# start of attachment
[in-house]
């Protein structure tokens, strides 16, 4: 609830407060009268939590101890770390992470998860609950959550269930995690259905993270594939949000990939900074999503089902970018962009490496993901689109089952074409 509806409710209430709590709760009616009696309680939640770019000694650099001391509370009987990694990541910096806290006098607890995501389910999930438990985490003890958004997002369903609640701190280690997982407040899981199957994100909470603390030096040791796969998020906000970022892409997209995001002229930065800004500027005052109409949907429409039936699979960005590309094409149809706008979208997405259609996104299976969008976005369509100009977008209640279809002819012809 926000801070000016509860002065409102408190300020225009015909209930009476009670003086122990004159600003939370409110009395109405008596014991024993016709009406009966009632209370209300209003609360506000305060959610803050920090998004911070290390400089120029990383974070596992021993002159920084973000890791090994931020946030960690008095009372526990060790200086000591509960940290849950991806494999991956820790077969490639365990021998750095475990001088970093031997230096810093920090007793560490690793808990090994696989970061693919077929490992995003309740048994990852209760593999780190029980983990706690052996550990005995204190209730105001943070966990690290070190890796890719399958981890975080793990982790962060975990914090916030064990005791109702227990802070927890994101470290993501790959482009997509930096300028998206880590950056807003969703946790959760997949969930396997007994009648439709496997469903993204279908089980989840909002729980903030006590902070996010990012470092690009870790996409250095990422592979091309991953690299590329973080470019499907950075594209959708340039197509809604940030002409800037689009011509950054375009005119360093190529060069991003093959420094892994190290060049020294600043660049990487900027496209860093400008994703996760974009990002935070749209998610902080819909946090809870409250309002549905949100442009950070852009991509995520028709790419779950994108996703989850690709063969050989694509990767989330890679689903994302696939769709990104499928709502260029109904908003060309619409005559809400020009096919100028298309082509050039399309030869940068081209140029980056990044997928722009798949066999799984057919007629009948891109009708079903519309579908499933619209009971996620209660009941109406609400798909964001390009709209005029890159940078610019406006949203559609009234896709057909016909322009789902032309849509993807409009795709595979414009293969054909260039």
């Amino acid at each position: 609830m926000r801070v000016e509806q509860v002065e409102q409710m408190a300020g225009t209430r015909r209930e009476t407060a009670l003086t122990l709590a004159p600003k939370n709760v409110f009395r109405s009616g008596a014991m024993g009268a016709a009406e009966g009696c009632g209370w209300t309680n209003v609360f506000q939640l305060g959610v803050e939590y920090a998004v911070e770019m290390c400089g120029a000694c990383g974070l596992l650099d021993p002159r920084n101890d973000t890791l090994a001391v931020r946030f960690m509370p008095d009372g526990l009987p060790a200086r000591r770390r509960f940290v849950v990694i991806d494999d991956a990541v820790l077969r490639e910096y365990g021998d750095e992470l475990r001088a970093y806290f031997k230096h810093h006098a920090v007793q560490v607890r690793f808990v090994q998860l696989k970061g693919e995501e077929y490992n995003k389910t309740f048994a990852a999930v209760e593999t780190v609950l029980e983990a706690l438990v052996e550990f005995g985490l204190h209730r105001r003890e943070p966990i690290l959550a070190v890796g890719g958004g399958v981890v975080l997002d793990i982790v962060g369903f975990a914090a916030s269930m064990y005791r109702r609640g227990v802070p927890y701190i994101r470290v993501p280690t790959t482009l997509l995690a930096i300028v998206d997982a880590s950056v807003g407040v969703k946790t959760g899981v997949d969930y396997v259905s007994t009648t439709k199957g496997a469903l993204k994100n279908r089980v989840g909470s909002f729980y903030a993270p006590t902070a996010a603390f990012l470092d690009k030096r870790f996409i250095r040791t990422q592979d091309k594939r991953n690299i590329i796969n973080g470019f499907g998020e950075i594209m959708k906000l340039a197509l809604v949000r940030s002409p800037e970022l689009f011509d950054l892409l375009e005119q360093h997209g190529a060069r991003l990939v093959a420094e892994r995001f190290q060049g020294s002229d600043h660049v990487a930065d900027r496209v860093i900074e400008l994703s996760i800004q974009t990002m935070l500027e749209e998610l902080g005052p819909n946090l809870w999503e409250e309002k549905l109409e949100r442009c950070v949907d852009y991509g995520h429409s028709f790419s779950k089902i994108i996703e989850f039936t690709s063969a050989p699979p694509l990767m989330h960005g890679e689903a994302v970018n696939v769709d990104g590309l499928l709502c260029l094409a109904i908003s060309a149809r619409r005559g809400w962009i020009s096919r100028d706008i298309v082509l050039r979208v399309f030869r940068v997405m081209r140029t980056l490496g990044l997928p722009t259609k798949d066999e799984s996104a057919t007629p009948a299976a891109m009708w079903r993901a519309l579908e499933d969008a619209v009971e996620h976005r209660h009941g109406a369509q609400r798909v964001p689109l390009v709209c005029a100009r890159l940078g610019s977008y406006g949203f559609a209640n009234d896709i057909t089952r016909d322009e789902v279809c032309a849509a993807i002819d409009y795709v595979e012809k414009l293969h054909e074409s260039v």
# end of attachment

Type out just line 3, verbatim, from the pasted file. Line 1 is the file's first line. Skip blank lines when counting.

């Amino acid at each position: 609830m926000r801070v000016e509806q509860v002065e409102q409710m408190a300020g225009t209430r015909r209930e009476t407060a009670l003086t122990l709590a004159p600003k939370n709760v409110f009395r109405s009616g008596a014991m024993g009268a016709a009406e009966g009696c009632g209370w209300t309680n209003v609360f506000q939640l305060g959610v803050e939590y920090a998004v911070e770019m290390c400089g120029a000694c990383g974070l596992l650099d021993p002159r920084n101890d973000t890791l090994a001391v931020r946030f960690m509370p008095d009372g526990l009987p060790a200086r000591r770390r509960f940290v849950v990694i991806d494999d991956a990541v820790l077969r490639e910096y365990g021998d750095e992470l475990r001088a970093y806290f031997k230096h810093h006098a920090v007793q560490v607890r690793f808990v090994q998860l696989k970061g693919e995501e077929y490992n995003k389910t309740f048994a990852a999930v209760e593999t780190v609950l029980e983990a706690l438990v052996e550990f005995g985490l204190h209730r105001r003890e943070p966990i690290l959550a070190v890796g890719g958004g399958v981890v975080l997002d793990i982790v962060g369903f975990a914090a916030s269930m064990y005791r109702r609640g227990v802070p927890y701190i994101r470290v993501p280690t790959t482009l997509l995690a930096i300028v998206d997982a880590s950056v807003g407040v969703k946790t959760g899981v997949d969930y396997v259905s007994t009648t439709k199957g496997a469903l993204k994100n279908r089980v989840g909470s909002f729980y903030a993270p006590t902070a996010a603390f990012l470092d690009k030096r870790f996409i250095r040791t990422q592979d091309k594939r991953n690299i590329i796969n973080g470019f499907g998020e950075i594209m959708k906000l340039a197509l809604v949000r940030s002409p800037e970022l689009f011509d950054l892409l375009e005119q360093h997209g190529a060069r991003l990939v093959a420094e892994r995001f190290q060049g020294s002229d600043h660049v990487a930065d900027r496209v860093i900074e400008l994703s996760i800004q974009t990002m935070l500027e749209e998610l902080g005052p819909n946090l809870w999503e409250e309002k549905l109409e949100r442009c950070v949907d852009y991509g995520h429409s028709f790419s779950k089902i994108i996703e989850f039936t690709s063969a050989p699979p694509l990767m989330h960005g890679e689903a994302v970018n696939v769709d990104g590309l499928l709502c260029l094409a109904i908003s060309a149809r619409r005559g809400w962009i020009s096919r100028d706008i298309v082509l050039r979208v399309f030869r940068v997405m081209r140029t980056l490496g990044l997928p722009t259609k798949d066999e799984s996104a057919t007629p009948a299976a891109m009708w079903r993901a519309l579908e499933d969008a619209v009971e996620h976005r209660h009941g109406a369509q609400r798909v964001p689109l390009v709209c005029a100009r890159l940078g610019s977008y406006g949203f559609a209640n009234d896709i057909t089952r016909d322009e789902v279809c032309a849509a993807i002819d409009y795709v595979e012809k414009l293969h054909e074409s260039v």